EV’s make so much sense when it comes to stop & go, which is what these vehicles do all the time.
        A big Defense contractor has far more lobbying power/money then little ol’ Workhorse.

    • Randy

      You are making an assumption based on stock pictures that the design was changed. Facts?

      Reply
  2. Kieran

    Please reach out to legislators. An electric fleet vehicle company is much better suited to build their electric vehicle fleet than a large niche military vehicle maker! Business as usual for oil lobbyists?

    Reply
    • Randall Rynearson

      Some Facts

      Oshkosh brands… Pierce (Fire Trucks) Jerr-Dan (Wreckers/Rotators) McNeilus (Refuse vehicles and Cement Mixers) Frontline (News Vans and Command /Control) JLG (Access Equipment) IMT (Service Vehicles and Truck Mounted Cranes) Oshkosh Airport Products (Airport Fire and Rescue, Snow Removal Equipment) Corvette Racing (Cool Fast Cars acquired with the Purchase of Pratt Miller) Oshkosh Defense (FMTV,MATV and JLTV vehicles that “Yes” are Armored not “stamped variable thickness sheet metal”)

      Just Great Products in each of their area of expertise not Just a “Defense Contractor”, and they share engineering resources to accomplish it.

      Oh, they made a $25 Million strategic investment in “Microvast”. They design and produce the correct electrification solutions for the size and purpose of specific vehicles.

      Total cost of ownership was included in the USPS request. I assume the Postmaster used it in the decision making process.

      All public information anyone can research (if they want to ).

      Reply
    • k

      Large Niche military vehicle maker? I suggest you do a quick google Search of Oshkosh Corp.

      Reply
  3. Alex

    Challenges to federal contract awards happen all the time. It would be more unusual for a challenge to not happen. Bidders frequently have the challenges written up before the award just in case they’re not selected.

    Reply
  4. Mape

    I’m confident it will get overturned, electric for local deliveries is at a different level way up

    Reply
    • Rynearson

      I seem to remember Lockheed Martin suing when Oshkosh Defense was granted the JLTV contract (half have been delivered to date). That is until the test results were released showing a large disparity between the capabilities and quality.

      Reply
  5. L Kimura

    Workhorse lost because the USPS added the cost of the charging infrastructure to their bid making them more expensive than Oshkosh. This is unfair as it assumes the USPS would never have needed this charging equipment if it hadn’t selected Workhorse. Of course this begs the question of what do they plan to use when Oshkosh retrofits their ICE vehicles to be EVs. In the investor presentation held a few days ago Workhorse seemed to believe an unduly high number was used, possibly because the USPS used cost figures for Level 3 high capacity DC fast charging instead of the far less expensive 240 volt Level 2 or even 120 volt Level 1 chargers which could adequately satisfy the charging necessary since the majority of routes are less than 40 miles.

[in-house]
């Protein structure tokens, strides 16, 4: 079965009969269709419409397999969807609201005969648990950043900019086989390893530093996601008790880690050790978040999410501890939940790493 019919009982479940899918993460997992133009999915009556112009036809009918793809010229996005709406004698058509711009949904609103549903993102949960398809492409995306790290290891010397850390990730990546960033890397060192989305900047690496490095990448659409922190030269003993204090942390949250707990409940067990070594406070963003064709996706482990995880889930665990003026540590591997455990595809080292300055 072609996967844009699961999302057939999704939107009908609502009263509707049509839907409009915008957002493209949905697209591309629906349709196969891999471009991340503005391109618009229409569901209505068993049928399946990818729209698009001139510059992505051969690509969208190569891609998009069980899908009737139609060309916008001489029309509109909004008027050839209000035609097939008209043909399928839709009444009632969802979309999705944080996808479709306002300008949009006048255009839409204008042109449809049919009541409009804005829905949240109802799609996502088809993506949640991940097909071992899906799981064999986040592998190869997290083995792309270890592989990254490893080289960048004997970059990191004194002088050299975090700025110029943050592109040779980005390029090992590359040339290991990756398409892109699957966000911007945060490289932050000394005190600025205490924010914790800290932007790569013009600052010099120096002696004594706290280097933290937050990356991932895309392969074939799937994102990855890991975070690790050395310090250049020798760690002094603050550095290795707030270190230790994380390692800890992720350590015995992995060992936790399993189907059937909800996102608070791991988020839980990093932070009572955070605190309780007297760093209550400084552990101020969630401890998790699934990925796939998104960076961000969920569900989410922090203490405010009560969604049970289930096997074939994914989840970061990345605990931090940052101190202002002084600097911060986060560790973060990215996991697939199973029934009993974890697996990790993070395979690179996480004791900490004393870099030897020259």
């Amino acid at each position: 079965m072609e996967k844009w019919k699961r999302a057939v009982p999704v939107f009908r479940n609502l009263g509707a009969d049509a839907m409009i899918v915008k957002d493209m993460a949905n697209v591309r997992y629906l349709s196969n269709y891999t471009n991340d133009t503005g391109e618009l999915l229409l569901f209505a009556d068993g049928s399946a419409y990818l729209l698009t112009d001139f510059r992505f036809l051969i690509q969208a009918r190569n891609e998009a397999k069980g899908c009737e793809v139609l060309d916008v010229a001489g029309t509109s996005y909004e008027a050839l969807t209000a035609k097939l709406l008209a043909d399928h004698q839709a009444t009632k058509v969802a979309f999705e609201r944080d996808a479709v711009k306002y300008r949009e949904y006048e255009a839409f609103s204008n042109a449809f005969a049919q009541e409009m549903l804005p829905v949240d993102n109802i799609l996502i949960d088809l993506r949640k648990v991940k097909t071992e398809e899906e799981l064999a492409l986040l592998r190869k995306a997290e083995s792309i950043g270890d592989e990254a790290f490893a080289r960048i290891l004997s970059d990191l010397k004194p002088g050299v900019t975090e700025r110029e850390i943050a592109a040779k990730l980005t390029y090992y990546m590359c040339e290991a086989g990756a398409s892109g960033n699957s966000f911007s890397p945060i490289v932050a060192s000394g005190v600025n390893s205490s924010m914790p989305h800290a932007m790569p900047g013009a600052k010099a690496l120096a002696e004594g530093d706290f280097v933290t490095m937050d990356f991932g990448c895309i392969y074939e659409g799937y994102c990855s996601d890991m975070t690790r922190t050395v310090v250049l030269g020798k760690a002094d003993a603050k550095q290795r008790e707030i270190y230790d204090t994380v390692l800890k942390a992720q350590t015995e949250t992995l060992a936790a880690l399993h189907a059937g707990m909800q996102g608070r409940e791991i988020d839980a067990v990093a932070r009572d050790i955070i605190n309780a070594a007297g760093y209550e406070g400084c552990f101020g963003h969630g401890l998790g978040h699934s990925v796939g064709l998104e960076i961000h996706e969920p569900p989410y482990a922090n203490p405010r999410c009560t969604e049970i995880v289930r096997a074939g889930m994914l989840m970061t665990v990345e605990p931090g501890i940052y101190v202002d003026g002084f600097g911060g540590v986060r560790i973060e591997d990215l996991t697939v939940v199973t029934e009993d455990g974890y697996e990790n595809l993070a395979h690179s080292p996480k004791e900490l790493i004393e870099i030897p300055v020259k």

I would love to see the USPS’s life cycle cost analysis for the three competitors for this contract. I can’t see how the Operations & Maintenance cost of an ICE could come close to that of an EV platform. This number gets even worse if the tax payers have to fund Oshkosh to perform the research and development necessary to retro fit 10% of the fleet.

    I not only think this contract should be investigated and possibly be overturned due to the above irregularities, I think if Oshkosh fails to cooperate the Administration should reconsider Oshkosh participation in US military contracts.

    Reply
    • Rynearson

      I read some complaints in some of the Chats “doesn’t the government know that it snows” and “4/all wheel drive was being ignored”…. All without factual basis. I am sure those making decisions are looking at total cost of ownership what makes sense do we get EV’s with a charging station each? or do we get shared charging stations? and if so do we need someone to change the plug or will it cascade to Multiple vehicles without user intervention? Do post offices in Montana need electric? or can electric even work there?.. So many different solutions and yes it will/would be great to see the rationale behind the decision. Making statements like this without the details seems a bit rehearsed.

      Reply
  6. Brandon

    Boy! Wish I could lawyer up and sue the client every time I lost a bid!

    Reply